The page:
[ELA 5467] Re: repeated reading, vocab and concepts

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Mary Brunelle mbrunelle at yvcc.edu
Wed Feb 24 18:01:43 EST 2010


Hi Andrea and all,
Andrea, what a great point you have made! I absolutely agree with you: vocabulary and concepts must be linked, gone over and over, again and again. That is where previous Language Experience stories a class has created can be re-read as a review or warm-up activity in the first few minutes of a class. It is a slow process! This is even more important for low-level students, who have not completed even grade school!
Thanks for the insight from your colleague’s research!

Sincerely,
Mary Brunelle


From: englishlanguage-bounces at nifl.gov [mailto:englishlanguage-bounces at nifl.gov] On Behalf Of andreawilder at comcast.net
Sent: Wednesday, February 24, 2010 8:01 AM
To: The Adult English Language Acquisition Discussion List
Subject: [ELA 5446] Re: Phonics texts?

If the students benefit---that's what they are there for and you are doing the right thing.

One of my teachers is very clear in his writingand rreseaarch that when we learn something in a new domain, like reading, we have to go back to the beginning and work up from there. That's what you are doing, and doing well, it sounds like.

My learning: I am in the second semester of a course that requires new learning. I thought I new something about the topic, but I don't. I had to do what I always tell teachers: go back to the vocabulary, they link the concepts. The vocabulary has to be memorized, rehearsed or and over. It takes a long time of repeated effort and, frankly, repeated failure, until the learning sticks. It's hard. I have to overcome my own work avoidance strategies.

Andrea

----- Original Message -----
From: "Greg Boyd" <gregorboyd at gmail.com>
To: "The Adult English Language Acquisition Discussion List" <englishlanguage at nifl.gov>
Sent: Wednesday, February 24, 2010 9:54:47 AM GMT -05:00 US/Canada Eastern
Subject: [ELA 5443] Re: Phonics texts?

In my program we use the reading mastery DI (direct Instruction) series. It is a reading program that is meant for kids. When I first started using it I didn't like it. I had never taught pre-literate students before and I thought the pacing of the program was too slow at first. After I got to know the need of my class I found the text to be very useful.

Each lesson starts with phonics. The book has its own phonetic alphabet (long vowels have a line over them, the letters connect in blended sounds). After going over a few phonetic letters, there is a series of words using those sounds (in the words silents letters are smaller so that the students don't say them). It starts with simple one syllable words but as the lessons progress irregular and multi sylable words are introduced. After the students read the words there is a story that uses the words. All the writing in the story is written phonetically. The stories are short, in the begining they are only one sentence. Now I am on lesson 101 and the stories are about five or six sentences. The stories are kind of silly, but the repeat the target language several time and usually use rhyming words (Example, The story we read last night [" can kiss a cow. I can kiss a kitten. Can a cow kiss me? No. A cow can not kiss me. A cow can lick me.")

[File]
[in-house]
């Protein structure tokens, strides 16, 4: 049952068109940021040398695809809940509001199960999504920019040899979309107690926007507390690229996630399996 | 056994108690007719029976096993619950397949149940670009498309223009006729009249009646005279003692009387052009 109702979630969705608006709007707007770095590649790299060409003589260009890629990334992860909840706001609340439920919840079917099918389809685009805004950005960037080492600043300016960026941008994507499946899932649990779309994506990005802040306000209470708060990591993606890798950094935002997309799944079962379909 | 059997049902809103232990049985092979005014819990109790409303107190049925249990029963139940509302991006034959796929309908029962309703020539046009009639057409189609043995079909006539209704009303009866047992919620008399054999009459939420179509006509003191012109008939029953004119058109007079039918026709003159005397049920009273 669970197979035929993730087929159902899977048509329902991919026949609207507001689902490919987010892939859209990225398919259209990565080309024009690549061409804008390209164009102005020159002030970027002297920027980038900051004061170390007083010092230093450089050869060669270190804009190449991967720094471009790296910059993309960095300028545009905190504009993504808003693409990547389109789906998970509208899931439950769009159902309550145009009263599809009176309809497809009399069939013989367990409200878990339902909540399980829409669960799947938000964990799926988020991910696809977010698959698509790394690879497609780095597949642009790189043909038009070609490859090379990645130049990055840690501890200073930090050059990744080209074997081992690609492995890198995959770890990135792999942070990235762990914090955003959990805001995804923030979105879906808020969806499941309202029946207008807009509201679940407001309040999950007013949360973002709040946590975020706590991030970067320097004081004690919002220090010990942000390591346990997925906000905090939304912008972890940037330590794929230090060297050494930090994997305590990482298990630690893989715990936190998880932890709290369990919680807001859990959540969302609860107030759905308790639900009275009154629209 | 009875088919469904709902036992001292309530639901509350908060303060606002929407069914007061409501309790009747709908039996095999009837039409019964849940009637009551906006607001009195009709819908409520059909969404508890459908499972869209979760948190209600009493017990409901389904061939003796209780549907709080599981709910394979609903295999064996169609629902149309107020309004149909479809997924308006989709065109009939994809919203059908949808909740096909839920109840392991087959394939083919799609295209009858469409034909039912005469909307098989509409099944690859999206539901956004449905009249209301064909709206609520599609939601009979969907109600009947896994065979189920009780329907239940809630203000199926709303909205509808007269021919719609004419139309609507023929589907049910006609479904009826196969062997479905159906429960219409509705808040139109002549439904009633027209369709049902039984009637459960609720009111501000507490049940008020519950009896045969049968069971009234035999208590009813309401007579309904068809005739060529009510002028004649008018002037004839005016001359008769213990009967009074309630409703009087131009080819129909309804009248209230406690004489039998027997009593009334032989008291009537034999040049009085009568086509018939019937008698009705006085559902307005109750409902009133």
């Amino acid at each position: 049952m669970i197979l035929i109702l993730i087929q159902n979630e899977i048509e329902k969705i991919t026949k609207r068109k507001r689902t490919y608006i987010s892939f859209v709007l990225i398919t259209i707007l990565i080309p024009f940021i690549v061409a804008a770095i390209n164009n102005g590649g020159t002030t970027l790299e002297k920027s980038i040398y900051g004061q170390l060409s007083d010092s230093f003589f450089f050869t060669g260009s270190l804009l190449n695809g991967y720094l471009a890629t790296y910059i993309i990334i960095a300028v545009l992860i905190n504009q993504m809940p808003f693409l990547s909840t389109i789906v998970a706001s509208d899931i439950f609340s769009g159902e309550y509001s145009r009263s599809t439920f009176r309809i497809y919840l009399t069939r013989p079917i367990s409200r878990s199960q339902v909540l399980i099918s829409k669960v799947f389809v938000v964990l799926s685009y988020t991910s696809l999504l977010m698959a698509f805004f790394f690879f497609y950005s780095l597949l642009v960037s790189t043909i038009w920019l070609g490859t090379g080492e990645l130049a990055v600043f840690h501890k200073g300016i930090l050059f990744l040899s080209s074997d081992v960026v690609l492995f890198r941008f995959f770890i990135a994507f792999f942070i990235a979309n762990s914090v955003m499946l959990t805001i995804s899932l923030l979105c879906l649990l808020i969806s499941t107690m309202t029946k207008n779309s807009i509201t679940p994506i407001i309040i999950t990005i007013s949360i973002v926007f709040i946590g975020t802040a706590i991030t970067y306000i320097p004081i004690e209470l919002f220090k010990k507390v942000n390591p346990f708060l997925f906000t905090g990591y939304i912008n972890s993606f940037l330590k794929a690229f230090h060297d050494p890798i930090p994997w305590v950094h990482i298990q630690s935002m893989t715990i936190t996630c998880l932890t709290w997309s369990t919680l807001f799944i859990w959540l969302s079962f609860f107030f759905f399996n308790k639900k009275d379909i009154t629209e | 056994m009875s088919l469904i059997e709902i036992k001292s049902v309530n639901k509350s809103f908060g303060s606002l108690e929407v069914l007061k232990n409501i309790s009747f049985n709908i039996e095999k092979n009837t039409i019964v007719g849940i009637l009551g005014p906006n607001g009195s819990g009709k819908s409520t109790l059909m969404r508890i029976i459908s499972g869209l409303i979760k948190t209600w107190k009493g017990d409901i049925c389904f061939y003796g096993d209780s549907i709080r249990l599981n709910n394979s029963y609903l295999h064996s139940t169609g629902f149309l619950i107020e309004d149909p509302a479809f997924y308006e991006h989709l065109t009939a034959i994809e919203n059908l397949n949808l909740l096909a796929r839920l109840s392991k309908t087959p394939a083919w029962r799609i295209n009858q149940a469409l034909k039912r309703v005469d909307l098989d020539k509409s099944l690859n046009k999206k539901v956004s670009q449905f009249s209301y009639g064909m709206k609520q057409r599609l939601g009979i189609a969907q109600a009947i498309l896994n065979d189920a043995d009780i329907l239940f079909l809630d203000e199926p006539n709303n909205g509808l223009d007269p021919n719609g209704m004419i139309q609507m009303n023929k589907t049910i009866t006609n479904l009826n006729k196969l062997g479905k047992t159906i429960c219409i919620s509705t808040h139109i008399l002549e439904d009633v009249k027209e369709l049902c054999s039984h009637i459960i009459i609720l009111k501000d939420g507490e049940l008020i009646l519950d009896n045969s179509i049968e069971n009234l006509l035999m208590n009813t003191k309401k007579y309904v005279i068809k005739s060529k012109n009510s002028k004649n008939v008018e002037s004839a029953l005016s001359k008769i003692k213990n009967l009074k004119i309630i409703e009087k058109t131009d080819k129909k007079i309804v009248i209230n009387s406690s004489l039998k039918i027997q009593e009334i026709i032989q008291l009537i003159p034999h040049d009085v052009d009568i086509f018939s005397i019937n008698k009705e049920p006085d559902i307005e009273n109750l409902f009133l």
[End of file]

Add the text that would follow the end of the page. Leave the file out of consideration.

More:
After the stories, the students usually complete a writing activity from a work book that came with the program, writing some of the words from the story. Each lesson takes about 45 minutes from start to finish.

As I said when I first started I really didn't like the series, but now I do. I am still not sure if I am using it exactly the way it is meant to but I think that the students benefit from it.

Does anybody else use this program? Your thoughts?

greg
On Tue, Feb 23, 2010 at 10:10 AM, Salvatore Liotta <sliotta at gmail.com<mailto:sliotta at gmail.com>> wrote:

Thank you for the references.

I used Science Research Associates direct instruction phonics program.
Used properly it was very effective. Now I am looking into possible Wilson Reading training.

Sam
On Feb 22, 2010 8:31 PM, "Patsy Vinogradov" <patsyvino at yahoo.com<mailto:patsyvino at yahoo.com>> wrote:
Hello again,

I want to do three things here—


1. Highlight the terrific collection of resources and research done on teaching low-literacy adults that Jill Watson mentioned. That’s found at www.leslla.org<http://www.leslla.org>


2. Another list of literacy-level textbooks (if it hasn’t been mentioned yet) is the CAELA Resource Collection: Working with Literacy-Level Adult English Language Learners. www.cal.org/caela/esl_resources/collections/literacy.html<http://www.cal.org/caela/esl_resources/collections/literacy.html>


3. Several people have mentioned phonics texts, such as Sam and Pat (Heinle and Heinle). Another frequent choice is Talk of the Block (New Readers Press). How useful have you as teachers found such phonics-focused texts? Are there particularly pieces “missing” from these texts that you would like to see included? How’s the pace, content, etc. for our lowest level emergent readers?

Patsy Vinogradov
University of Minnesota
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